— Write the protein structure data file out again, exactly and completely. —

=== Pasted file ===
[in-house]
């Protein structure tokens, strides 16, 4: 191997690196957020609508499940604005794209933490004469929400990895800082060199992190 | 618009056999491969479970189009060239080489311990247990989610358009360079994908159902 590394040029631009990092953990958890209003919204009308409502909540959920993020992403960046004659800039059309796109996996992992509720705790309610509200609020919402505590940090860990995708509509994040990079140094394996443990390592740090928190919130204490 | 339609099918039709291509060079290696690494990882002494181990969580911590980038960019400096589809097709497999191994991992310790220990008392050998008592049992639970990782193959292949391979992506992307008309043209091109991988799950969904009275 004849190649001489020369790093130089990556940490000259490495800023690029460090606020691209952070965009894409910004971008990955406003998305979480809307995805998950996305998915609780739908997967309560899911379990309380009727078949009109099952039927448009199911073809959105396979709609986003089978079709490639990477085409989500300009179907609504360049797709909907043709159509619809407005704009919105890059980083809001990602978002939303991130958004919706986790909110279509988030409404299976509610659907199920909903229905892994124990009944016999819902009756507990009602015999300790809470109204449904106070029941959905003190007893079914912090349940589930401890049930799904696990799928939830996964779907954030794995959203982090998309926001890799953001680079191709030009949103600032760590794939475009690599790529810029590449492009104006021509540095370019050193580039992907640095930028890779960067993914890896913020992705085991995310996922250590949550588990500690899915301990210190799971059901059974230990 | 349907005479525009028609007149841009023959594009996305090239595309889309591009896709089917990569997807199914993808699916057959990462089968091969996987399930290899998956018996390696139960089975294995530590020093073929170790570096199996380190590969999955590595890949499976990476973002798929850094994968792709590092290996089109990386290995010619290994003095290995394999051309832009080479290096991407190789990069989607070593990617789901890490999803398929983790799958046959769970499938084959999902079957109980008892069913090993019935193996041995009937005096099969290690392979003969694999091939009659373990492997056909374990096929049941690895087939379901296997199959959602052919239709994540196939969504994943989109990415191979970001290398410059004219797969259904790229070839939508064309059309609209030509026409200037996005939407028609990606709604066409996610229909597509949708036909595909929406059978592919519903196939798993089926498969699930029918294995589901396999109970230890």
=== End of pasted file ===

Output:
[in-house]
């Protein structure tokens, strides 16, 4: 191997690196957020609508499940604005794209933490004469929400990895800082060199992190 | 618009056999491969479970189009060239080489311990247990989610358009360079994908159902 590394040029631009990092953990958890209003919204009308409502909540959920993020992403960046004659800039059309796109996996992992509720705790309610509200609020919402505590940090860990995708509509994040990079140094394996443990390592740090928190919130204490 | 339609099918039709291509060079290696690494990882002494181990969580911590980038960019400096589809097709497999191994991992310790220990008392050998008592049992639970990782193959292949391979992506992307008309043209091109991988799950969904009275 004849190649001489020369790093130089990556940490000259490495800023690029460090606020691209952070965009894409910004971008990955406003998305979480809307995805998950996305998915609780739908997967309560899911379990309380009727078949009109099952039927448009199911073809959105396979709609986003089978079709490639990477085409989500300009179907609504360049797709909907043709159509619809407005704009919105890059980083809001990602978002939303991130958004919706986790909110279509988030409404299976509610659907199920909903229905892994124990009944016999819902009756507990009602015999300790809470109204449904106070029941959905003190007893079914912090349940589930401890049930799904696990799928939830996964779907954030794995959203982090998309926001890799953001680079191709030009949103600032760590794939475009690599790529810029590449492009104006021509540095370019050193580039992907640095930028890779960067993914890896913020992705085991995310996922250590949550588990500690899915301990210190799971059901059974230990 | 349907005479525009028609007149841009023959594009996305090239595309889309591009896709089917990569997807199914993808699916057959990462089968091969996987399930290899998956018996390696139960089975294995530590020093073929170790570096199996380190590969999955590595890949499976990476973002798929850094994968792709590092290996089109990386290995010619290994003095290995394999051309832009080479290096991407190789990069989607070593990617789901890490999803398929983790799958046959769970499938084959999902079957109980008892069913090993019935193996041995009937005096099969290690392979003969694999091939009659373990492997056909374990096929049941690895087939379901296997199959959602052919239709994540196939969504994943989109990415191979970001290398410059004219797969259904790229070839939508064309059309609209030509026409200037996005939407028609990606709604066409996610229909597509949708036909595909929406059978592919519903196939798993089926498969699930029918294995589901396999109970230890």